Article Explores Differences Between Wet and Dry Bacteria
Coastlines, Vol 31, No. 3
UCSB - Alumni Association
by Gail Brown
Better understanding of the nature of bacteria has emerged from interdisciplinary research recently published in the Journal of Bacteriology. The article contrasts the properties of wet and dry bacteria in a study that employed the atomic force microscope in UCSB's physics department.
Most bacteria - wet and dry - occur as "biofilms" in which the bacteria are embedded in a polymer-type substance, according to the authors. Dry bacteria are of special importance to the research of one of the authors, Trish Holden, an environmental microbiologist and assistant professor in UCSB's Bren School of Environmental Science & Management.
Holden studies subsurface soil microbiology and pathogenic microbes in coastal environments, an important public health issue. She has been called upon to help in cases of California beach closures to determine the source of pathogens. Holden studies microbes in deeper soils, partly to determine the rate and extent of biodegradation of pollutants like gasoline and fuel oil.
"We're trying to understand what's different about the dry biofilms," Holden says. "There are millions of them in the soil, and when it rains they get wet, then they dry out. With food spoilage due to bacteria there is a major economic impact, so that's yet another application that gives us reasons to study dry biofilms.
Wet biofilms occur extensively in aquatic systems in the body. They are of interest to many, including industries dealing with bacteria that attach to equipment causing corrosion; doctors coping with bacterial drug resistance; dentists dealing with tooth decay; and those designing waste treatment filters Biofilms in most of these cases are constantly wet, and colonies of these bacteria have a mushroom shape, leaving room between the stalks for fluid flow.
However, bacteria in the soil, in food, or on plant leaf surfaces are often relatively dry by comparison. They may appear as patchy, unsaturated biofilms or dense microcolonies. And they grow in an environment that is only transiently wet.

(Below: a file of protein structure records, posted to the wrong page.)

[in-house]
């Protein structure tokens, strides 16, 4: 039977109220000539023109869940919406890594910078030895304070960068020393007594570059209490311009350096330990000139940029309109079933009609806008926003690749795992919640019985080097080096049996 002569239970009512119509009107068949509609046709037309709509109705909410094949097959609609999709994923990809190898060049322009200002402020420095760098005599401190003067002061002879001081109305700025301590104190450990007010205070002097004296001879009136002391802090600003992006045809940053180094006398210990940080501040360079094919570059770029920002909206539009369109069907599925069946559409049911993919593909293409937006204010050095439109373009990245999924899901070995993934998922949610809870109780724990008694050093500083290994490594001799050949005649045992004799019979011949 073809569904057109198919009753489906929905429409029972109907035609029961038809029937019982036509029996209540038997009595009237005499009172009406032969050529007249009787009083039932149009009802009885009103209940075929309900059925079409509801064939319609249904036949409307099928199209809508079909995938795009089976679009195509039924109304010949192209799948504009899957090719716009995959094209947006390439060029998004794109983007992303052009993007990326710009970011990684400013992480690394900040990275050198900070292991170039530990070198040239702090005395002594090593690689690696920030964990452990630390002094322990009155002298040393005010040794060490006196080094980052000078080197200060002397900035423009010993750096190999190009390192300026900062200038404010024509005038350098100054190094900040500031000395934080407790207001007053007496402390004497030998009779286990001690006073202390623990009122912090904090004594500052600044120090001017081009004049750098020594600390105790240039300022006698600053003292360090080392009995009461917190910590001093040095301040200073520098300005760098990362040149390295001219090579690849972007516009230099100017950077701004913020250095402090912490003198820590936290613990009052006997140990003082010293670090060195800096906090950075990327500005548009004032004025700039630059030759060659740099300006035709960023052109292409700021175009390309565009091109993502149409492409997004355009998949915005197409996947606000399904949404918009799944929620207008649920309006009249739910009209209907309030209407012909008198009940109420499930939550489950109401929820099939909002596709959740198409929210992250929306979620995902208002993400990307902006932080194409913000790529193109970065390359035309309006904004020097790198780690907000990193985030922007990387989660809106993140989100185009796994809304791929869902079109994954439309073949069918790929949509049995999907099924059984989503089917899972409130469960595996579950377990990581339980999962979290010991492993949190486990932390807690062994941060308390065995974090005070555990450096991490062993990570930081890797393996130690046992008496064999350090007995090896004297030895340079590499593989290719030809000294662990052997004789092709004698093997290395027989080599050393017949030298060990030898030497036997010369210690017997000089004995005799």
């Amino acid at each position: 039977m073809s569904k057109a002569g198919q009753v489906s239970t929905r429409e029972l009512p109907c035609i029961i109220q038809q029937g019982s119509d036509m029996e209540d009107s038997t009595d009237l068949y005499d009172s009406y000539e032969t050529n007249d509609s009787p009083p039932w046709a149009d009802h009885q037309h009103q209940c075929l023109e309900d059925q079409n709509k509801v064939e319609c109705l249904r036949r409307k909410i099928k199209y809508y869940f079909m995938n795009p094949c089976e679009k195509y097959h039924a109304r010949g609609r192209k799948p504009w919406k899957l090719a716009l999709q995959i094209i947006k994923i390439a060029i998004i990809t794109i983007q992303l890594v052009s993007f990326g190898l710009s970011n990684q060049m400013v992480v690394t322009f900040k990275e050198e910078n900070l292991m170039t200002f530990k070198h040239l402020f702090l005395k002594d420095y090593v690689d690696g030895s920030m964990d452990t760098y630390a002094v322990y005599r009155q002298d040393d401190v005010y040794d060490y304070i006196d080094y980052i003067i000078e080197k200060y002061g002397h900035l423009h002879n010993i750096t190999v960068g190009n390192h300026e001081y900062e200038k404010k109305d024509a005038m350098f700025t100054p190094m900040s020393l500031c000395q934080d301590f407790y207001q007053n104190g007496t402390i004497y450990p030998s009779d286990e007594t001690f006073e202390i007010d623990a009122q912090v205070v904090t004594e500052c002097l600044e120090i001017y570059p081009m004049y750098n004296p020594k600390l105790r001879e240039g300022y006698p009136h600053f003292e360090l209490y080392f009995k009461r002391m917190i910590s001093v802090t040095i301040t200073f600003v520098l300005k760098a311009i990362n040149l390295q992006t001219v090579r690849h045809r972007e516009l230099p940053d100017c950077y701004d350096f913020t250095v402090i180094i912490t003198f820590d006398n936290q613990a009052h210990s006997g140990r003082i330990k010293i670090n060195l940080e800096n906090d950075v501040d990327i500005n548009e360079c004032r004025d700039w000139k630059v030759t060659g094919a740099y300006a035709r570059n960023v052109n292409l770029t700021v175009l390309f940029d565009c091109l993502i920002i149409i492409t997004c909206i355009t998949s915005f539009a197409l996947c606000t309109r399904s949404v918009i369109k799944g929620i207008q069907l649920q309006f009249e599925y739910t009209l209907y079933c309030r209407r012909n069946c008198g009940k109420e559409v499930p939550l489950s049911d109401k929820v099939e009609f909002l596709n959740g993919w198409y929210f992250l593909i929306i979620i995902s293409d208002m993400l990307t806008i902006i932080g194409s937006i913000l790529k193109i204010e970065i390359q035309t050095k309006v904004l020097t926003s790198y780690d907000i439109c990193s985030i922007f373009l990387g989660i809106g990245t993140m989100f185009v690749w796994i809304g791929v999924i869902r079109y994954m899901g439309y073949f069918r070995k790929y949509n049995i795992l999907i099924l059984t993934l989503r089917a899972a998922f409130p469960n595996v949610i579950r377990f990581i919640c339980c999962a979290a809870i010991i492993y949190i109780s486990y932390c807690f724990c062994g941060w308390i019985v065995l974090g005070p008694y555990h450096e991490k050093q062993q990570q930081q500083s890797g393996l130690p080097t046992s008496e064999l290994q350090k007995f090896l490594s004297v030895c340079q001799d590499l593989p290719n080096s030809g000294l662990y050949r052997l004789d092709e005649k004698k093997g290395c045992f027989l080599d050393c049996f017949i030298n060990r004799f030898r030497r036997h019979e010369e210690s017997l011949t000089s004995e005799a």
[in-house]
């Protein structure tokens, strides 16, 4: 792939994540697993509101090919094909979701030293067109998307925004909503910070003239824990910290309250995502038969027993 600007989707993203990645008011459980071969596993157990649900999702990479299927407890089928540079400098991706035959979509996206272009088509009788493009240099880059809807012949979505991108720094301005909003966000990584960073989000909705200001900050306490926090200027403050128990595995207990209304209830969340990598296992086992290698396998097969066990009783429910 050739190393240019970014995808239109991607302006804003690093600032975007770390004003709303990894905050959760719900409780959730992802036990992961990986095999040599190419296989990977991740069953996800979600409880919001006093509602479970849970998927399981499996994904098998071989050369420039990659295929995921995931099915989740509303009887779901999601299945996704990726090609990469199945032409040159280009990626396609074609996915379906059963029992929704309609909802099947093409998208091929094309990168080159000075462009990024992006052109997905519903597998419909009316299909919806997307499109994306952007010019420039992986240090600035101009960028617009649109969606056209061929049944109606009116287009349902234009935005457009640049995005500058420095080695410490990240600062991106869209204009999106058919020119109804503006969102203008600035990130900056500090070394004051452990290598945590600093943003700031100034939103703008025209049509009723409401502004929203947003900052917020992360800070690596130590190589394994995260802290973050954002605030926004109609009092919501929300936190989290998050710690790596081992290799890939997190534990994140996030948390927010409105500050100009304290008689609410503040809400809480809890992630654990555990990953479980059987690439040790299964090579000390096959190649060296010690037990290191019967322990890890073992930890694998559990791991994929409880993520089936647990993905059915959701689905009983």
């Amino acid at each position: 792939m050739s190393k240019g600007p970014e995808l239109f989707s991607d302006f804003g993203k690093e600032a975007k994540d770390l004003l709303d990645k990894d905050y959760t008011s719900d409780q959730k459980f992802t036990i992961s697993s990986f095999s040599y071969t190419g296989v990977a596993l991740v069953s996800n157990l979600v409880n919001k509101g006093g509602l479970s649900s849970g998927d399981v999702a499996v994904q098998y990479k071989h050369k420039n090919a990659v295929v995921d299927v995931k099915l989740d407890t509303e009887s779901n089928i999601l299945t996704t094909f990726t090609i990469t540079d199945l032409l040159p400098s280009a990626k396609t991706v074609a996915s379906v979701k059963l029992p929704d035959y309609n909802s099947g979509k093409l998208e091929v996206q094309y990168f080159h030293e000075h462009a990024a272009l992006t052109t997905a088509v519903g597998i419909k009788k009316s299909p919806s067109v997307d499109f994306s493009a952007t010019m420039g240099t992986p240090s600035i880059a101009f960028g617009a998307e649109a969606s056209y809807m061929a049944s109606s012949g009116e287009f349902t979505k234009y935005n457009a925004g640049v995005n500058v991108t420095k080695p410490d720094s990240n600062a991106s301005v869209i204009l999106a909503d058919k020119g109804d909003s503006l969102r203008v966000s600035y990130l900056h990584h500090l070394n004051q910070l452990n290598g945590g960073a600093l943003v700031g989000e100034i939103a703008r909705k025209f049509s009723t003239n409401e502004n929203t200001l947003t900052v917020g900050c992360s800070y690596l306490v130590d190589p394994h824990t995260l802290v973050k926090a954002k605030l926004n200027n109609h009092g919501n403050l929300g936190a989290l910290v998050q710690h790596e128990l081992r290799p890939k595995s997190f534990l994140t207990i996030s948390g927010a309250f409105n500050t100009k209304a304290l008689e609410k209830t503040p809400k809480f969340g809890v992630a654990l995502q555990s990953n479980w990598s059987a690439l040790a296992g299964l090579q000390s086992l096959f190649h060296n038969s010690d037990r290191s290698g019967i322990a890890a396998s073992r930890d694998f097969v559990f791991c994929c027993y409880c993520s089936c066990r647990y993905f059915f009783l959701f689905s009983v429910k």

"This article put the phrase 'unsaturated biofilms' solidly into the scientific literature," says Holden. "It's an area that has not been widely explored."
Another co-author, Helen Hansma, adjunct associate professor of physics at UCSB, says the study is the first time that the surface force of an unsaturated biofilm has been measured. Hansma heads an interdisciplinary research group in biophysics, combining physics and biological sciences.
Hansma, Holden, and their students Ilene D. Auerbach '98 and Cody Sorensen used the atomic force microscope, or AFM, a relatively new tool developed by Helen Hansma's husband, Paul Hansma, a UCSB physicist. The AFM uses a tiny needle to tap surfaces of very small objects. In addition to generating high-resolution pictures of the objects (the bacteria P. putida, in this case), the AFM can measure the adhesive force or 'stickiness' of the cells.
"By employing the AFM, we were not just taking pictures, but we can look at the interaction between the tip and sample," says Hansma. "We can measure the strength of the adhesive force between them. It gives us a map of the biofilm's stickiness. We found less stickiness between cells compared to the top. We found that the cells are covered with polymer structures on the surface."
The researchers found that the surface roughness grew with increasing sample size due to the crevices between the cells. They suggest that in unsaturated biofilms, outside substances must diffuse into the bacterial surfaces through external air or water films, as opposed to through the channels of wet biofilms.
Holden and Hansma state that by studying unsaturated biofilms directly and at high resolution, they strengthen the hypothesis that biofilms are shaped differently and function differently in unsaturated systems as compared with wet systems and thus merit further study and description.